--The Washington Post Book World
"MUKHERJEE IS FEARLESS . . . DARING AND WITTY . . . Take the wild ride with Debby DiMartino from Albany to San Francisco, from lost child to masked avenger."
--The Boston Globe
"POWERFULLY WRITTEN . . . Debby has no memory of her birth parents. All she knows is that she was born in a remote Indian village, the daughter of a hippie back-packing mother and a mysterious Eurasian father, both of whom have disappeared almost without a trace. . . . Her quest for her biological parents turns into an obsession. . . . Leave It to Me . . . shows Mukherjee at the peak of her craft. . . . Mixing the Greek myth of Electra with the Indian myth of Devi, she sends Devi/Debby careening down on the Bay Area like an elemental force of vengeance."
--San Francisco Chronicle
"DEVI IS A BRILLIANT CREATION--hilarious, horribly knowing and even more horribly oblivious--through whom Bharati Mukherjee, with characteristic and shameless ingenuity, is laying claim to speak for an America that isn't 'other' at all."
--The New York Times Book Review
"STUNNING . . . An astute, ironic, and merciless insight into an aberrant version of the American dream."
--Publishers Weekly (starred review)
|Publisher:||Random House Publishing Group|
|Product dimensions:||5.50(w) x 8.50(h) x 0.63(d)|
Read an Excerpt
In Devigaon, a village a full day's bus ride into desert country west of Delhi, old Hari tells of times before the "long ago" of fairy tale, when celestials battled demons and the Cosmic Spirit revealed itself in surprising forms to devotees. The story that children beg him to repeat at twilight--that smoky quarter hour most full of menace--is of Devi, the eight-armed, flame-bright, lion-riding dispenser of Divine Justice. They know that the Cosmic Spirit (assuming the appearance of gods) continually makes, unmakes and remakes the world they live in. They know that it also created goddess Devi and endowed her with the will to save and the strength to kill, and that it, charged her with the mission of slaying the Buffalo Demon who had usurped the throne in the kingdom of heavenly beings.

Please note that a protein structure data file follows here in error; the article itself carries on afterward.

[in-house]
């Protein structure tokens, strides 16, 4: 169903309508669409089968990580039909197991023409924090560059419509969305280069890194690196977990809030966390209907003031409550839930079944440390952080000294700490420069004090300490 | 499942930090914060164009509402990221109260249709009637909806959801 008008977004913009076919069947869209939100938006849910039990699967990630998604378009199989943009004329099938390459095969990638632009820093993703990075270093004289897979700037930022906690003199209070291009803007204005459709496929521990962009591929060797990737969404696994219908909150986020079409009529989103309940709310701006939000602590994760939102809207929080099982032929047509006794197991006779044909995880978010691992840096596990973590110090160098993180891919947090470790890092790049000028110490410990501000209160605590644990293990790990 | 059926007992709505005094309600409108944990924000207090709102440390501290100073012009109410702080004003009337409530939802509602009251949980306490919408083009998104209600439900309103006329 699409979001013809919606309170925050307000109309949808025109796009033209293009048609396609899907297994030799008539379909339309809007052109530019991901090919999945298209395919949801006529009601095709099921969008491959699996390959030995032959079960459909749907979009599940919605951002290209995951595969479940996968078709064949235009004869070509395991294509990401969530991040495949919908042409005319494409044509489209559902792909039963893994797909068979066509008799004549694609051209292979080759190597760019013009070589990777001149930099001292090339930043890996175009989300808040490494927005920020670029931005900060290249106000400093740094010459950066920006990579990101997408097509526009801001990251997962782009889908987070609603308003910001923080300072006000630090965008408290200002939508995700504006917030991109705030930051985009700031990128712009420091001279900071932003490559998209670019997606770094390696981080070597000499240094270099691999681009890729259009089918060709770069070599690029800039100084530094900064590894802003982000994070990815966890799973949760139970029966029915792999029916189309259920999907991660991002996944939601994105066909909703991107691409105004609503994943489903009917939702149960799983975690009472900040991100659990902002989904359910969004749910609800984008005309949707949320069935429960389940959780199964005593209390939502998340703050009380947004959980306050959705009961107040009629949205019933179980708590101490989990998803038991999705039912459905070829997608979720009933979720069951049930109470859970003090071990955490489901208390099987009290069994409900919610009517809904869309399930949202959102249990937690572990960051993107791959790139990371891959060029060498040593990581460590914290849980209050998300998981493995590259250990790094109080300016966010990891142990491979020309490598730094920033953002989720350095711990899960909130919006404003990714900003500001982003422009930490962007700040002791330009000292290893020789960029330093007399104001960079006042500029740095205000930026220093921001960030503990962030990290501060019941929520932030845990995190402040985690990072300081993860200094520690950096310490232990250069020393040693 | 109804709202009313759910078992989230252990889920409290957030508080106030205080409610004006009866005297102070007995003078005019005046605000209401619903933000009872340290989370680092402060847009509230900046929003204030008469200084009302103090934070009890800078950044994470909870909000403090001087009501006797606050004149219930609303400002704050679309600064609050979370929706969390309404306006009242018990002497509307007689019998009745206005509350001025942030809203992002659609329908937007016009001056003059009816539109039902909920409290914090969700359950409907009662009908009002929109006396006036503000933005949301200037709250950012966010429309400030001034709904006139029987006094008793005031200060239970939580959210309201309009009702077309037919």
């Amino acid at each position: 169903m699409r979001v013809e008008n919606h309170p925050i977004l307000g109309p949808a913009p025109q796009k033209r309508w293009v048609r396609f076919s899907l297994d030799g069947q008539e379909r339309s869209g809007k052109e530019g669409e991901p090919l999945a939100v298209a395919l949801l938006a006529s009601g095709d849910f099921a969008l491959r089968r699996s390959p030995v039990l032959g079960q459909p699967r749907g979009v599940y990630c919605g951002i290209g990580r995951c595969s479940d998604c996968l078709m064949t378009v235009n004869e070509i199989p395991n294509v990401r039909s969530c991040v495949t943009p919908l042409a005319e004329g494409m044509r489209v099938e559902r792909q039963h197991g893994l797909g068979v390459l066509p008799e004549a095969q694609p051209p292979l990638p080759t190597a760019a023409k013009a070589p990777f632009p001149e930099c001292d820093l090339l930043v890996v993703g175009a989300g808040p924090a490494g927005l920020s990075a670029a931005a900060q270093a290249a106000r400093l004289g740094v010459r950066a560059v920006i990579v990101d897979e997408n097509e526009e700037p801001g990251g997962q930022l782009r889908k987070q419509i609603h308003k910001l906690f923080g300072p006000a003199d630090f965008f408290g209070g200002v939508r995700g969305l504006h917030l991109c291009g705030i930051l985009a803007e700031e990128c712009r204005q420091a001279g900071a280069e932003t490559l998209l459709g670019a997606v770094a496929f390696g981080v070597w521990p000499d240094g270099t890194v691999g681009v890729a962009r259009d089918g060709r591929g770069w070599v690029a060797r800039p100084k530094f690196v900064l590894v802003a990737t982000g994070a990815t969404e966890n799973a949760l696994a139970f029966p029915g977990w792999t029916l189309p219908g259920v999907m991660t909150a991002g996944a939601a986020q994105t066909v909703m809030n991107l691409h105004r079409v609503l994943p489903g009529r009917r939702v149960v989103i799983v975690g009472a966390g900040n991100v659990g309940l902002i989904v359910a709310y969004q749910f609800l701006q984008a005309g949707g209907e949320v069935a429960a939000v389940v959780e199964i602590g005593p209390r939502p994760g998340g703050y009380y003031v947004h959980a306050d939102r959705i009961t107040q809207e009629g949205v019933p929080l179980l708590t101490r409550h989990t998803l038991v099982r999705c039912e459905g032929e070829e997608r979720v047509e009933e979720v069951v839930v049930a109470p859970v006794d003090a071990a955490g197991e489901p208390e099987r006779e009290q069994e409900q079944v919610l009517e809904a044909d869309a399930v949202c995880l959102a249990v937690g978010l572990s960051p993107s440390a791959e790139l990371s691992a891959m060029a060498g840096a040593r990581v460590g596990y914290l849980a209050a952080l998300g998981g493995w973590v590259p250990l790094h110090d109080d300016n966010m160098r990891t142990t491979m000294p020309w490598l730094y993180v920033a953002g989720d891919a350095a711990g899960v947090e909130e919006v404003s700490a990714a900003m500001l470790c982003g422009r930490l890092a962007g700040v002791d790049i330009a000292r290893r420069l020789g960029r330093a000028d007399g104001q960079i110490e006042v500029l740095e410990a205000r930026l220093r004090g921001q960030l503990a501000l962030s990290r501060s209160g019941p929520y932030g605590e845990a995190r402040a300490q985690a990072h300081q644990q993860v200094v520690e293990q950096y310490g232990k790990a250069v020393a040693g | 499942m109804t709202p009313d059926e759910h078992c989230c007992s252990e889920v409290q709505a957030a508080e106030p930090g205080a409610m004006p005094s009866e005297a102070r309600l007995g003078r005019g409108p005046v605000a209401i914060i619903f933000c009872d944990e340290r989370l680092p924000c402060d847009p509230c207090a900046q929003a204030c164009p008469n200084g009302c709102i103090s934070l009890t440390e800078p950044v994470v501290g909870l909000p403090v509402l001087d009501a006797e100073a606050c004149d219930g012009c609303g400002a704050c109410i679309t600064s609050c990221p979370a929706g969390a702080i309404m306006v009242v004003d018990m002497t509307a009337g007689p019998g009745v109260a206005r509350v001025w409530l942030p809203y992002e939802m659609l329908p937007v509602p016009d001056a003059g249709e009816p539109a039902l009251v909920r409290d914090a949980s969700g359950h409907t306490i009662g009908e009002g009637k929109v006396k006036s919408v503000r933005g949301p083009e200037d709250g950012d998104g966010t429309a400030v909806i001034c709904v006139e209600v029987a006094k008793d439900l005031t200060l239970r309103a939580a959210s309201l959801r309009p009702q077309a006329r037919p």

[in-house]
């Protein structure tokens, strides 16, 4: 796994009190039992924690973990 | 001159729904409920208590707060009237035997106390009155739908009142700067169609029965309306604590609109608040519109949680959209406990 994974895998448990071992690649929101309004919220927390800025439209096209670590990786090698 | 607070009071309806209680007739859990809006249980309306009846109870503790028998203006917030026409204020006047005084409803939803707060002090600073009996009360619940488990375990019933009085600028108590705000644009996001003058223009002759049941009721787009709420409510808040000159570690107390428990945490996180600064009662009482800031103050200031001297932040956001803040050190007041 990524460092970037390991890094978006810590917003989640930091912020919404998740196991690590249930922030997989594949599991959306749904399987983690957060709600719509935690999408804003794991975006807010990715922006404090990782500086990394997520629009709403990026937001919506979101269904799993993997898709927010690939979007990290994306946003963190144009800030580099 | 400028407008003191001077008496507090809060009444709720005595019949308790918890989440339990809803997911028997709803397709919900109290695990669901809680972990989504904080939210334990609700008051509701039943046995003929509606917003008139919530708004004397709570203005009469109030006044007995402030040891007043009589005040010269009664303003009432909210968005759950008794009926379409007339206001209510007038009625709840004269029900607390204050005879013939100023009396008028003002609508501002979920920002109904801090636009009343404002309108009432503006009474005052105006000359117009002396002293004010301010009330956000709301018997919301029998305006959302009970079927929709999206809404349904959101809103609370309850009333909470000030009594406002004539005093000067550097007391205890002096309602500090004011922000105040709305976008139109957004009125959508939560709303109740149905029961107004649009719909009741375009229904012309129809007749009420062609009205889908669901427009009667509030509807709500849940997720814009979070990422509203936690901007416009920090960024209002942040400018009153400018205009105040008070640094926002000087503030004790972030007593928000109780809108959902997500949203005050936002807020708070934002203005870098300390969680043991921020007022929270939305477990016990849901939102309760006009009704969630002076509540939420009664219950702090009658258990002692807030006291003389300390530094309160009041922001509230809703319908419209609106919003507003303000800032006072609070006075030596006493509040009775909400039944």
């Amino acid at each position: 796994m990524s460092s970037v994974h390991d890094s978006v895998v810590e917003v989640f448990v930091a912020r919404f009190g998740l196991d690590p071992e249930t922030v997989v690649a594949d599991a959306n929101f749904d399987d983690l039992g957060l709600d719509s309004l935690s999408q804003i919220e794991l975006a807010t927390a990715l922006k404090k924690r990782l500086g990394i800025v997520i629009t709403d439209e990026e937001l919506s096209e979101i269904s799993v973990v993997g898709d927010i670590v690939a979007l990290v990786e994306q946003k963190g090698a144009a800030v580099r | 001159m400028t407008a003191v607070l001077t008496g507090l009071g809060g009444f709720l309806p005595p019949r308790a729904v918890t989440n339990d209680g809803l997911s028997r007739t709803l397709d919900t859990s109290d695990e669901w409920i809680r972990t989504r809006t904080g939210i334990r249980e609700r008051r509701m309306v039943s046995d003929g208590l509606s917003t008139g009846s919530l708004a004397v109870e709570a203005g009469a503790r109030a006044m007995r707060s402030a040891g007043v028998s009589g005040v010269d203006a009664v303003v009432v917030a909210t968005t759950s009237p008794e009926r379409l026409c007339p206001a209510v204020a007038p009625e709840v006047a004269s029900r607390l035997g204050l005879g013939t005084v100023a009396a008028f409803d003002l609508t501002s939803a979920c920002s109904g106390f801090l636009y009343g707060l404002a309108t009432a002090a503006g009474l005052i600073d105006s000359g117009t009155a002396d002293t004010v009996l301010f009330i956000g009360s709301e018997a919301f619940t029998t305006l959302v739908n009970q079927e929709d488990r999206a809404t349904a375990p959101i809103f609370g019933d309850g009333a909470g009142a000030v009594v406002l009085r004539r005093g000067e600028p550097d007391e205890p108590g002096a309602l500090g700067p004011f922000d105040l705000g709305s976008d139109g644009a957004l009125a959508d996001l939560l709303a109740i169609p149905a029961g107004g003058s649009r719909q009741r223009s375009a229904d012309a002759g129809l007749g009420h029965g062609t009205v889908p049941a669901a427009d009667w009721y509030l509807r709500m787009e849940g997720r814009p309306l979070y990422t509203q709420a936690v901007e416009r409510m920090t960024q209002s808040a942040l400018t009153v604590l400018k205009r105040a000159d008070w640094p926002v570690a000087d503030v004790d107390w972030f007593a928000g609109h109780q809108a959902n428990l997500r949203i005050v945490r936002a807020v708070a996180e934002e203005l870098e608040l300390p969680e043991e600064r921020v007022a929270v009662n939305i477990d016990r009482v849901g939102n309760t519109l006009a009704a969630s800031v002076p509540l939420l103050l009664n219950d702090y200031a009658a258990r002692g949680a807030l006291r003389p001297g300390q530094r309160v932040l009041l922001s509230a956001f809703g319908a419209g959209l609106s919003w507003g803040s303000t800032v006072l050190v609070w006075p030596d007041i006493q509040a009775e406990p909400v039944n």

And in this village, named after the serene slaughterer of a demon king, the children already know the story's ending. Before twilight blackens, Devi will blow the conchshell call, and brandish in her many arms a lasso, a trident, a fire-tipped spear, a demon-splitting disc, a bow and arrows, a death-dealing staff, a thunder-sparking axe, a pitcher of water and a necklace of blessed beads, and will lead her soldiers on lionback. The Buffalo Demon, inheritor of the brute strength and physical appearance of his buffalo mother and the deceit and rage of his demon father, cunning, and magical powers, will vanquish her men. Some of Devi's soldiers the Buffalo Demon will gore to death; others he will stomp, still more fell with the tempest blasts of his panting breath, and lacerate with the whip-crack of his tail. Then he'll let loose the full ferocity of his bestial hate on the Earth itself. With his hooves, the Buffalo Demon will scour canyon-deep trenches; with his horns, he will shred the sky and scoop out mounds of soil as high as mountains; with his tail, he will churn the calm waves of the ocean into fatal hurricanes. And just as he is about to declare himself destroyer of gods and goddesses, Devi will muster the full powers of vengeance. She will fling her lasso around the demon neck, pierce, strike and slash the demon flesh, pin that demon bulk to the ground with her foot and cut off the usurper's buffalo-head.